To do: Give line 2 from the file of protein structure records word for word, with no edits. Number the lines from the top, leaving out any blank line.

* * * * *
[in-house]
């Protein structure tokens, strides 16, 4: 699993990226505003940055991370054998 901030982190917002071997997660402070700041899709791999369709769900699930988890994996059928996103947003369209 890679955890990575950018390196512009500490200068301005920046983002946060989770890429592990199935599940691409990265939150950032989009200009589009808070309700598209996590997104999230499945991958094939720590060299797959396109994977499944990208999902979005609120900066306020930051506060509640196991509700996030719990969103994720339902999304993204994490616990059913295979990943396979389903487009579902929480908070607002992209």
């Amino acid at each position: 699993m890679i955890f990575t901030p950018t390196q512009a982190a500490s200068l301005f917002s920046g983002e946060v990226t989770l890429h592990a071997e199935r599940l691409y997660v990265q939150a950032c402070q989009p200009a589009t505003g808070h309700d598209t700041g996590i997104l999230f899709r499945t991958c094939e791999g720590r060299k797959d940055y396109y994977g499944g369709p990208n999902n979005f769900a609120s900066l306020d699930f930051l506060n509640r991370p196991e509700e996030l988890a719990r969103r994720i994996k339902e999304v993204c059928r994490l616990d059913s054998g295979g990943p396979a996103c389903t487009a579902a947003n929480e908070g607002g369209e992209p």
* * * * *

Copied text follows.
């Protein structure tokens, strides 16, 4: 699993990226505003940055991370054998 901030982190917002071997997660402070700041899709791999369709769900699930988890994996059928996103947003369209 890679955890990575950018390196512009500490200068301005920046983002946060989770890429592990199935599940691409990265939150950032989009200009589009808070309700598209996590997104999230499945991958094939720590060299797959396109994977499944990208999902979005609120900066306020930051506060509640196991509700996030719990969103994720339902999304993204994490616990059913295979990943396979389903487009579902929480908070607002992209």